RIA Novosti (Russian International News Agency) (Russian state-owned news agency), May 18, 2010, “Russia still insists on abolishing Jackson-Vanik amendment”, http://en.rian.ru/world/20100518/159057521.html

Putin repeatedly said that the Cold War-era amendment that restricts U.S. trade with Russia was an “anachronism” hindering Russia’s World Trade Organization accession bid

Jackson-Vanik prevented expansion of US-Russia trade

Julie Ginsberg (BA in anthropology from Princeton, editor with Roubini Global Economics, and writer and editor for Council on Formal Relations), July 2, 2009, Council on Foreign Relations, “Reassessing the Jackson-Vanik Amendment”, http://www.cfr.org/publication/19734/reassessing_the_jacksonvanik_amendment.html

Anders Aslund, a senior fellow at the Peterson Institute for International Economics and an adjunct professor at Georgetown University, asserts that Jackson-Vanik has contributed to making the United States a “least favored trading partner” of Russia, pointing out that only 4 percent of Russia’s trade is with the United States.

Hurts American businesses

Julie Ginsberg (BA in anthropology from Princeton, editor with Roubini Global Economics, and writer and editor for Council on Formal Relations), July 2, 2009, Council on Foreign Relations, “Reassessing the Jackson-Vanik Amendment”, http://www.cfr.org/publication/19734/reassessing_the_jacksonvanik_amendment.html

As WTO accession negotiations progress for Russia, the largest economy still outside the organization, the question of what to do about Jackson-Vanik becomes pressing. CFR Senior Fellow Stephen Sestanovich says that keeping Russia under Jackson-Vanik after the country accedes would be “the worst outcome for American businesses,” which would then not benefit from Russia’s market access commitments and could not utilize WTO dispute resolution mechanisms.

Prevented increased economic relations

Thorsten Nestmann (Ph.D. from the University of Mainz, Deutsche Bank/AICGS Fellow and a country risk analyst at Deutsche Bank Research in Frankfurt am Main, Germany.), July 29, 2009, “US-Russia Economic Relations”, http://www.consensuseconomics.com/News_and_Articles/US_Russia_Economic_Relations411.htm

US-based Russia experts as well as the US-Russia Business Council highlight several other institutional impediments weighing on US-Russia economic relations.10 Reducing these would need a more active engagement of the new US administration. First, the US does not grant Russia the benefits of permanent normal trade relations (NTR) status, i.e. Russia does not, unlike the vast majority of other US trading partners, enjoy non-discriminatory treatment in comparison to other trading partners. This is because Russia is still subject to restrictions under the Jackson-Vanik amendment included in the Trade Act of 1974.11 While Russia has been granted temporary (rather than permanent) NTR status since 1992, it has not, unlike other former Soviet Republics, fully graduated from Jackson-Vanik coverage. Against this background, Russia has been calling for the US to remove the Jackson-Vanik restrictions and to grant Russia permanent rather than temporary NTR status. The US Congress has, however, not passed the necessary legislation. It is very difficult to assess or even quantify the related impact on US-Russia economic relations. In fact there have not been any restrictions due to Jackson-Vanik in place for almost two decades as the US president has waived these restrictions every year. However, the fact that Jackson-Vanik has been kept may have weighed negatively on US companies’ sentiment towards Russia. At the same time, Jackson-Vanik may have deterred and irritated Russian politicians and the Russian business community, undermining a more active economic exchange.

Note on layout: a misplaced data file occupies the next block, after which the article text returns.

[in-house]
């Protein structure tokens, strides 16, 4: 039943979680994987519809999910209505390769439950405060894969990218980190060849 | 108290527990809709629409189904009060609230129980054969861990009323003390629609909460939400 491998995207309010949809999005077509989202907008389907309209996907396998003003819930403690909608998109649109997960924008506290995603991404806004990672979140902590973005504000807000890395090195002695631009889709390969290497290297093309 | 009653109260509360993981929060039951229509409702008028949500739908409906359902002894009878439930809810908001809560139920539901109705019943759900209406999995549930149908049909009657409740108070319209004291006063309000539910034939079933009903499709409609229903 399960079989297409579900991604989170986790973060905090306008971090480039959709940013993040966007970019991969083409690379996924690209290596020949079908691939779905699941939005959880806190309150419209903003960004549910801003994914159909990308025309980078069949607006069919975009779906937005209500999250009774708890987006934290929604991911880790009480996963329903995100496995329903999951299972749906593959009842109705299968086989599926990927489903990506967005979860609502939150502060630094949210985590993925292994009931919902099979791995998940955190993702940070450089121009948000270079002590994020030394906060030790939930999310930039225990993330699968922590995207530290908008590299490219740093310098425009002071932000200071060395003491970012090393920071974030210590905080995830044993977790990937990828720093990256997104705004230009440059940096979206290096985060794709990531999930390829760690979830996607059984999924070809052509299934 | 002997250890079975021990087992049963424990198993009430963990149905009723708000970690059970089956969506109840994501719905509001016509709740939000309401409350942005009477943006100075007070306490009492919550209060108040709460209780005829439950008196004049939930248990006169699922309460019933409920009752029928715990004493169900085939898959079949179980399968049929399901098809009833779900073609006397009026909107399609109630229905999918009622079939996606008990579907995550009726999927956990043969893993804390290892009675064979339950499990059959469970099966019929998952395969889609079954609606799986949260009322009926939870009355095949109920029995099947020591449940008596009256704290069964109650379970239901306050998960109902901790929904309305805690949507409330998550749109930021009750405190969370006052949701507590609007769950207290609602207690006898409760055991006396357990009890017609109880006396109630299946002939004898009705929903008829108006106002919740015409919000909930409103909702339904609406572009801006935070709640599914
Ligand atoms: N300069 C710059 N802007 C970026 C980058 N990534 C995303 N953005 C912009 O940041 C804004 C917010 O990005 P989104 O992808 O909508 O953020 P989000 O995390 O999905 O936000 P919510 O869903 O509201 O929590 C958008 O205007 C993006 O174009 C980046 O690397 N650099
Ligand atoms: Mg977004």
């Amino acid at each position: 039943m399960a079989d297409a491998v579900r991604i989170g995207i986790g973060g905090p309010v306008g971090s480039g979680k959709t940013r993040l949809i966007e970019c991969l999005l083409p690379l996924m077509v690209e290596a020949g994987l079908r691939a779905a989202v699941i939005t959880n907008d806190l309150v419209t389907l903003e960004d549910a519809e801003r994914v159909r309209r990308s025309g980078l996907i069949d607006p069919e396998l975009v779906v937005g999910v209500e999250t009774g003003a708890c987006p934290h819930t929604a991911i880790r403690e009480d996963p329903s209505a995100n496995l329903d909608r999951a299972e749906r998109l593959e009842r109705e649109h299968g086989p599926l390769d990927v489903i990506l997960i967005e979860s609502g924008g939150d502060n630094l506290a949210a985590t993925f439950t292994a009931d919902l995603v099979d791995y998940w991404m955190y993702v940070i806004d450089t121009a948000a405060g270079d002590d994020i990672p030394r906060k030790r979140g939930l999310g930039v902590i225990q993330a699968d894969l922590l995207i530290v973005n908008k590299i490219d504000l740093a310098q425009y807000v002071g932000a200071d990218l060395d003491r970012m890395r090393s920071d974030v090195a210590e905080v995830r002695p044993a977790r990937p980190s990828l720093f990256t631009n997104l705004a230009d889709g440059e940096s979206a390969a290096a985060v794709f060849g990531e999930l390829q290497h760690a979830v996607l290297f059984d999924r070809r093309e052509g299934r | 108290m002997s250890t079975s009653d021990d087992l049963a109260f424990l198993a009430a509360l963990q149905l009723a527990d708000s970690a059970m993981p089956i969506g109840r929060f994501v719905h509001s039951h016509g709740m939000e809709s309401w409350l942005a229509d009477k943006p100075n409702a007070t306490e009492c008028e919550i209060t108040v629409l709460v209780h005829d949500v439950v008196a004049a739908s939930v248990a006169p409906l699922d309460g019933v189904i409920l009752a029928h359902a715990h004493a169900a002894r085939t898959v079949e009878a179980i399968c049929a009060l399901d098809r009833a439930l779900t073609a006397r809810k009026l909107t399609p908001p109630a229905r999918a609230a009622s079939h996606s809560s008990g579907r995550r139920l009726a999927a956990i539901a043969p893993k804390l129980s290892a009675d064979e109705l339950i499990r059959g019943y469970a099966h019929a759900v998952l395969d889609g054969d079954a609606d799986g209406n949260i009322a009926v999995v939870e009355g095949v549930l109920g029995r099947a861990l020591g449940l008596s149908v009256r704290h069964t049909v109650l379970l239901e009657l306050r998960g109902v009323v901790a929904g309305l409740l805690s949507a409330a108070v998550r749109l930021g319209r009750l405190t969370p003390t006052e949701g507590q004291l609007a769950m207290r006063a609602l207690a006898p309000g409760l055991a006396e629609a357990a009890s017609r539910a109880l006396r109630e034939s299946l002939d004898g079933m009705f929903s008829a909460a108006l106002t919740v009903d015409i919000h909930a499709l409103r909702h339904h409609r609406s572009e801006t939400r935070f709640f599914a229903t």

SOLVENCY/ADVOCACY

Advocacy: Both Parties

Dr. Richard Weitz (PhD in political science from Harvard, Senior Fellow and Director of the Center for Political-Military Analysis at Hudson Institute), May 12, 2010, “The Bell Tolls for Jackson-Vanik Amendment?”, http://www.eurasianet.org/node/61052

Speakers at the April 27 House hearing, regardless of party affiliation, generally believed the amendment had outlived its usefulness. William Delahunt, a Massachusetts Democrat who chairs the House Foreign Affairs Subcommittee on Europe, stressed “the need to sustain and enhance the positive trends that have developed over the past year” in Russian-American relations, which he described as greater Russian cooperation on Afghanistan, the new START Treaty, and the improvement in Russian public attitudes about the United States. Advocates of repeal described the amendment as an anachronism, given the changes in Russian policy since the mid-1970s. Rep. Dana Rohrabacher, a California Republican, urged his congressional colleagues to discard what he described as an “ancient relic of the Cold War.” “If we are to have peace in this world …we have got to have a good relationship with Russia,” Rohrabacher added.

Advocacy: The Commission on US policy toward Russia

The Commission on U.S. Policy toward Russia (a joint project of The Nixon Center and the Belfer Center for Science and International Affairs, a research center within Harvard University’s John F. Kennedy School of Government), March 2009, “THE RIGHT DIRECTION FOR U.S. POLICY TOWARD RUSSIA”, http://www.nixoncenter.org/RussiaReport09.pdf (page ii)